To stop from 60 mph, takes four times the distance than it does from 30 mph. In practice, traveling at 60 doesn't use four times the fuel - there are other, static energy demands - but it does increase the fuel-use-per-minute (not per mile) at more than double.

Just in my recent sojourn to Florida, with a trailer...I found that by dropping my speed from 80 mph (actual travel speed on most interstates) to 60 (not really safe, but I did do it in light traffic in places) I increased my miles-per-gallon from 13 to about 17. Considerable gain.
 

mtnman

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It's a basic law of physics. To increase speed by a factor of two (double it) you increase energy demands by two-squared (four times). Also increases the stopping force required. That's why a knock that's just a fender-bender at 20 mph can total a car at 40 mph.

To stop from 60 mph, takes four times the distance than it does from 30 mph. In practice, traveling at 60 doesn't use four times the fuel - there are other, static energy demands - but it does increase the fuel-use-per-minute (not per mile) at more than double.

Just in my recent sojourn to Florida, with a trailer...I found that by dropping my speed from 80 mph (actual travel speed on most interstates) to 60 (not really safe, but I did do it in light traffic in places) I increased my miles-per-gallon from 13 to about 17. Considerable gain.
I like doing 60 with my trailer on the interstate while everyone else is doing 80+. All the cars are always past me so I don't have to watch so close for brake lights. It's almost like you're by yourself on the road, and the scenery's better.
 

Casey Jones

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Must be less crowded where you're at, or more adult.

I've been cut off, brake-checked, had idiots get in front of a slower-moving truck and then pace him, to force me not to be able to pass. Like my traveling slower was an affront to him, personally.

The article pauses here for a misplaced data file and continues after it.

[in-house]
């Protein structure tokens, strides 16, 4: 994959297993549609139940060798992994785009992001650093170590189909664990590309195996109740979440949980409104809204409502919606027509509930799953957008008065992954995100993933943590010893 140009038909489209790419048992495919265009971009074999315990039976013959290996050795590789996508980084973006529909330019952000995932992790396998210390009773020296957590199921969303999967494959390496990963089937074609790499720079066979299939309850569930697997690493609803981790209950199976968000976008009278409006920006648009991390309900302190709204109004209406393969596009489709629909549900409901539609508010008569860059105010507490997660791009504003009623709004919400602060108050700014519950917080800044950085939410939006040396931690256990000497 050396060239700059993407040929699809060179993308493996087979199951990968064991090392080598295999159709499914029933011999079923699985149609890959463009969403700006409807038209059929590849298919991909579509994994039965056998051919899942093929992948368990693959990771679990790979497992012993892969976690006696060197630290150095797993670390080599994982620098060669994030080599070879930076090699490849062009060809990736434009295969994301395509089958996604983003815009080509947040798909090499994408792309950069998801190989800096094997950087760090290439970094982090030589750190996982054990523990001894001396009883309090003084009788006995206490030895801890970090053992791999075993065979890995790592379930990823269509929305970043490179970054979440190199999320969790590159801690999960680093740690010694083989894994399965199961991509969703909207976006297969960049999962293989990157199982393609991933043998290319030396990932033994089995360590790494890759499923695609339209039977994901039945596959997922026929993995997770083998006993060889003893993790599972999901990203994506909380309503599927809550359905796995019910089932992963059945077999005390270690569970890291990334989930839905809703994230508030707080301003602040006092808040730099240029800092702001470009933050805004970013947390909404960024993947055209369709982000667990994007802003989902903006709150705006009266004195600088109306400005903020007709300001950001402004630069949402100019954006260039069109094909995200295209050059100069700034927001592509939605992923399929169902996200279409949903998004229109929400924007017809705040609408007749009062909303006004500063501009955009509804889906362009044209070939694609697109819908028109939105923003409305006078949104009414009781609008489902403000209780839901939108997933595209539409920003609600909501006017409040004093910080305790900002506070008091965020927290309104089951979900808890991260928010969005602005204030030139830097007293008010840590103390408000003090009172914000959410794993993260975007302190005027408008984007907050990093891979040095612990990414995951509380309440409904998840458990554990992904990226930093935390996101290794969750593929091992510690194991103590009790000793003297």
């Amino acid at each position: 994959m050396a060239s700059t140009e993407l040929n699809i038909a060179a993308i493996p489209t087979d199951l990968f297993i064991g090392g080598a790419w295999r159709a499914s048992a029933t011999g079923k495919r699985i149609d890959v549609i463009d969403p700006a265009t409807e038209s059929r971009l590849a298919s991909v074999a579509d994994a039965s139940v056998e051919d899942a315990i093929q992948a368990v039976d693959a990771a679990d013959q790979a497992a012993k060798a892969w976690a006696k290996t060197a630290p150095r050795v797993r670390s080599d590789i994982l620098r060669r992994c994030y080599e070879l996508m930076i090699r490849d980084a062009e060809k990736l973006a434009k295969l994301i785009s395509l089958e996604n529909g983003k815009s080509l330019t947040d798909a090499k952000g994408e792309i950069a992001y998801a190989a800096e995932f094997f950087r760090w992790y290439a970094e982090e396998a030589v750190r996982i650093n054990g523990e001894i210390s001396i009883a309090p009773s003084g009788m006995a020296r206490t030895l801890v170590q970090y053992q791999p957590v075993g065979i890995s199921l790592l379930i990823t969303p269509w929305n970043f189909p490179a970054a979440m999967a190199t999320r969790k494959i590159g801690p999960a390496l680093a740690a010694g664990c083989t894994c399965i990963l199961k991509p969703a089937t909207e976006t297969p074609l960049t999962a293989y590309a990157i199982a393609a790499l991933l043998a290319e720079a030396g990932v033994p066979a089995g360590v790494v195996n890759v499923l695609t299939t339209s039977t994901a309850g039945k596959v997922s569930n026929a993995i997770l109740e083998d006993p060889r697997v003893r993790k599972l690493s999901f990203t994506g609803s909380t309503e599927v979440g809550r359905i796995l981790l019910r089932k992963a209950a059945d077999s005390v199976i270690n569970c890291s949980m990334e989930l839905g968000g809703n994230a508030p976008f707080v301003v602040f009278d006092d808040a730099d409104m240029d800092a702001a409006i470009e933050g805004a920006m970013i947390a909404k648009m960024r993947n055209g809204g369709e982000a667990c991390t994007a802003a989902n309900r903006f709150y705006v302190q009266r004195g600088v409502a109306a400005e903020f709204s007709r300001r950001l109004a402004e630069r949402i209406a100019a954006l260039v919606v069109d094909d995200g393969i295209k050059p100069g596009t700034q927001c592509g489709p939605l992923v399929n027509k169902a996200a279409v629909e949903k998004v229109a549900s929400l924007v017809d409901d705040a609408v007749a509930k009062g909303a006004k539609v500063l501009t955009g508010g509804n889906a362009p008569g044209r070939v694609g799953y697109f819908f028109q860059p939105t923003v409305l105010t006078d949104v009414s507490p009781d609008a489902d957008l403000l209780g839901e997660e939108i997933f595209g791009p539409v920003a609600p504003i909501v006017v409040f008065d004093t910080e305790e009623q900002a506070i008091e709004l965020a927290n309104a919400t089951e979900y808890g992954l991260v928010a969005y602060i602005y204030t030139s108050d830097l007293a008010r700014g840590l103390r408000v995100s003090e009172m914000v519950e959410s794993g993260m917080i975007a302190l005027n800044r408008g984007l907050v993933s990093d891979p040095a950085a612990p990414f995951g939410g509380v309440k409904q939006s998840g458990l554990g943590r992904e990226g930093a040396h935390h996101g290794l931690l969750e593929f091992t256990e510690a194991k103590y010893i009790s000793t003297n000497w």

I'm well aware of life in the slow lane. Back in the 1980s, I had a well-preserved but well-worn Pinto wagon...with a problem with the steering rack. It was a 1973 - the 1974s to the end of the Pinto run, were far different. The first years weren't so popular, making wrecking yard parts scarce. Money was more scarce.

So, since the car was otherwise sound and I liked it, I lived with it. It drove fine in town - just get it above 50, and the front end would go wonky. One end of the steering rack had come open - bellows busted, and all the shims/bushings, fallen out. The internal part of the rack on the curb side was just flopping around. And a legit repair would have cost more than the $750 I paid for it.

I of course avoided interstate travel, but when you live in a metro area, sometimes it's not avoidable. So, I'd have angry truckers ride my bumper like their Peterbilt wanted to boink some horse-flesh.

I try to blend in, but with gas prices doing what they are, I'm giving second thoughts to a Double-Nickel state of mind, on the roadways.
 

mtnman

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Must be less crowded where you're at, or more adult.

I've been cut off, brake-checked, had idiots get in front of a slower-moving truck and then pace him, to force me not to be able to pass. Like my traveling slower was an affront to him, personally.

I'm well aware of life in the slow lane. Back in the 1980s, I had a well-preserved but well-worn Pinto wagon...with a problem with the steering rack. It was a 1973 - the 1974s to the end of the Pinto run, were far different. The first years weren't so popular, making wrecking yard parts scarce. Money was more scarce.